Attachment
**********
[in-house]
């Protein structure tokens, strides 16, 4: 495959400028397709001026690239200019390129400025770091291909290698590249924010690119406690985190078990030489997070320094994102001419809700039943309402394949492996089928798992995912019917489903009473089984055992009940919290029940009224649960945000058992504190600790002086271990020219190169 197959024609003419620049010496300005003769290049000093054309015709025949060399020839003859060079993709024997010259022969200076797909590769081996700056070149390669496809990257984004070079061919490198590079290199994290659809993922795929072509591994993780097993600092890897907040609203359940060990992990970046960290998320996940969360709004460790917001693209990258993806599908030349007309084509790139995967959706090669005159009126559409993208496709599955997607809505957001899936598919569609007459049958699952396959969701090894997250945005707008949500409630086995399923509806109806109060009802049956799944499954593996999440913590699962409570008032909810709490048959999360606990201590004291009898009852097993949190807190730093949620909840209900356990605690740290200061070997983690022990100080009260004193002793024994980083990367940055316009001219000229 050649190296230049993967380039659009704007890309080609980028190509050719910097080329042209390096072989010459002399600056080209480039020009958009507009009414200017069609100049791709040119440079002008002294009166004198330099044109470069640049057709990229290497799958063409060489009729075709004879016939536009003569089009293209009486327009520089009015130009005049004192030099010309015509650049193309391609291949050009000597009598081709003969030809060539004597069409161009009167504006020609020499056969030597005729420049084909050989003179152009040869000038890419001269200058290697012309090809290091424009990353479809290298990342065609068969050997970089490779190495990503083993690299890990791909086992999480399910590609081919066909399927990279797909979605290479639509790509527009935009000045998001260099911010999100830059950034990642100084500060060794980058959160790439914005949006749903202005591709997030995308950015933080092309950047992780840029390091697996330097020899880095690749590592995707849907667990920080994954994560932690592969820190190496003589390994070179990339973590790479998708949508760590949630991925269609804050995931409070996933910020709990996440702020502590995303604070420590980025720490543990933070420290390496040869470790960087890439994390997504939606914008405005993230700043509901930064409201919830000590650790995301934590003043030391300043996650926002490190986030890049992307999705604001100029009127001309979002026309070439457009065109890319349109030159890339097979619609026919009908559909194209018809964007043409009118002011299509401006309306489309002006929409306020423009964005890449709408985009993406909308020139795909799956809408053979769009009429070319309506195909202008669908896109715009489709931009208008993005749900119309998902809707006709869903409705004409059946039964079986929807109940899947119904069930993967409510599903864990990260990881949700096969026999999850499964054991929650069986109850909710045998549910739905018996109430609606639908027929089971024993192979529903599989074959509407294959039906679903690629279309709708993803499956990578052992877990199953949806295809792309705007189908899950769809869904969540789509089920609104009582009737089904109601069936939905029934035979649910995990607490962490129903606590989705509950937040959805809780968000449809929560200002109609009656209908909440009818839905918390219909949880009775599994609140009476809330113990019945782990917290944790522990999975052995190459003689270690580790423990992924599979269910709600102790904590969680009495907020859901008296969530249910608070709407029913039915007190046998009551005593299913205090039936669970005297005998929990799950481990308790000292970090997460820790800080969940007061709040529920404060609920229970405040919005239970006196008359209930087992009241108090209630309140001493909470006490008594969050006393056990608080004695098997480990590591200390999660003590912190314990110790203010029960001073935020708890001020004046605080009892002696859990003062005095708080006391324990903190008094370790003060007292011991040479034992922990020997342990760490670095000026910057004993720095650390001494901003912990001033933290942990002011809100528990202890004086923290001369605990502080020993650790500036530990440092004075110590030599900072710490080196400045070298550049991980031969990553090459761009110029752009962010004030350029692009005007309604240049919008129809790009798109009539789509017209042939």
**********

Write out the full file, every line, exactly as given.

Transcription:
[in-house]
């Protein structure tokens, strides 16, 4: 495959400028397709001026690239200019390129400025770091291909290698590249924010690119406690985190078990030489997070320094994102001419809700039943309402394949492996089928798992995912019917489903009473089984055992009940919290029940009224649960945000058992504190600790002086271990020219190169 197959024609003419620049010496300005003769290049000093054309015709025949060399020839003859060079993709024997010259022969200076797909590769081996700056070149390669496809990257984004070079061919490198590079290199994290659809993922795929072509591994993780097993600092890897907040609203359940060990992990970046960290998320996940969360709004460790917001693209990258993806599908030349007309084509790139995967959706090669005159009126559409993208496709599955997607809505957001899936598919569609007459049958699952396959969701090894997250945005707008949500409630086995399923509806109806109060009802049956799944499954593996999440913590699962409570008032909810709490048959999360606990201590004291009898009852097993949190807190730093949620909840209900356990605690740290200061070997983690022990100080009260004193002793024994980083990367940055316009001219000229 050649190296230049993967380039659009704007890309080609980028190509050719910097080329042209390096072989010459002399600056080209480039020009958009507009009414200017069609100049791709040119440079002008002294009166004198330099044109470069640049057709990229290497799958063409060489009729075709004879016939536009003569089009293209009486327009520089009015130009005049004192030099010309015509650049193309391609291949050009000597009598081709003969030809060539004597069409161009009167504006020609020499056969030597005729420049084909050989003179152009040869000038890419001269200058290697012309090809290091424009990353479809290298990342065609068969050997970089490779190495990503083993690299890990791909086992999480399910590609081919066909399927990279797909979605290479639509790509527009935009000045998001260099911010999100830059950034990642100084500060060794980058959160790439914005949006749903202005591709997030995308950015933080092309950047992780840029390091697996330097020899880095690749590592995707849907667990920080994954994560932690592969820190190496003589390994070179990339973590790479998708949508760590949630991925269609804050995931409070996933910020709990996440702020502590995303604070420590980025720490543990933070420290390496040869470790960087890439994390997504939606914008405005993230700043509901930064409201919830000590650790995301934590003043030391300043996650926002490190986030890049992307999705604001100029009127001309979002026309070439457009065109890319349109030159890339097979619609026919009908559909194209018809964007043409009118002011299509401006309306489309002006929409306020423009964005890449709408985009993406909308020139795909799956809408053979769009009429070319309506195909202008669908896109715009489709931009208008993005749900119309998902809707006709869903409705004409059946039964079986929807109940899947119904069930993967409510599903864990990260990881949700096969026999999850499964054991929650069986109850909710045998549910739905018996109430609606639908027929089971024993192979529903599989074959509407294959039906679903690629279309709708993803499956990578052992877990199953949806295809792309705007189908899950769809869904969540789509089920609104009582009737089904109601069936939905029934035979649910995990607490962490129903606590989705509950937040959805809780968000449809929560200002109609009656209908909440009818839905918390219909949880009775599994609140009476809330113990019945782990917290944790522990999975052995190459003689270690580790423990992924599979269910709600102790904590969680009495907020859901008296969530249910608070709407029913039915007190046998009551005593299913205090039936669970005297005998929990799950481990308790000292970090997460820790800080969940007061709040529920404060609920229970405040919005239970006196008359209930087992009241108090209630309140001493909470006490008594969050006393056990608080004695098997480990590591200390999660003590912190314990110790203010029960001073935020708890001020004046605080009892002696859990003062005095708080006391324990903190008094370790003060007292011991040479034992922990020997342990760490670095000026910057004993720095650390001494901003912990001033933290942990002011809100528990202890004086923290001369605990502080020993650790500036530990440092004075110590030599900072710490080196400045070298550049991980031969990553090459761009110029752009962010004030350029692009005007309604240049919008129809790009798109009539789509017209042939």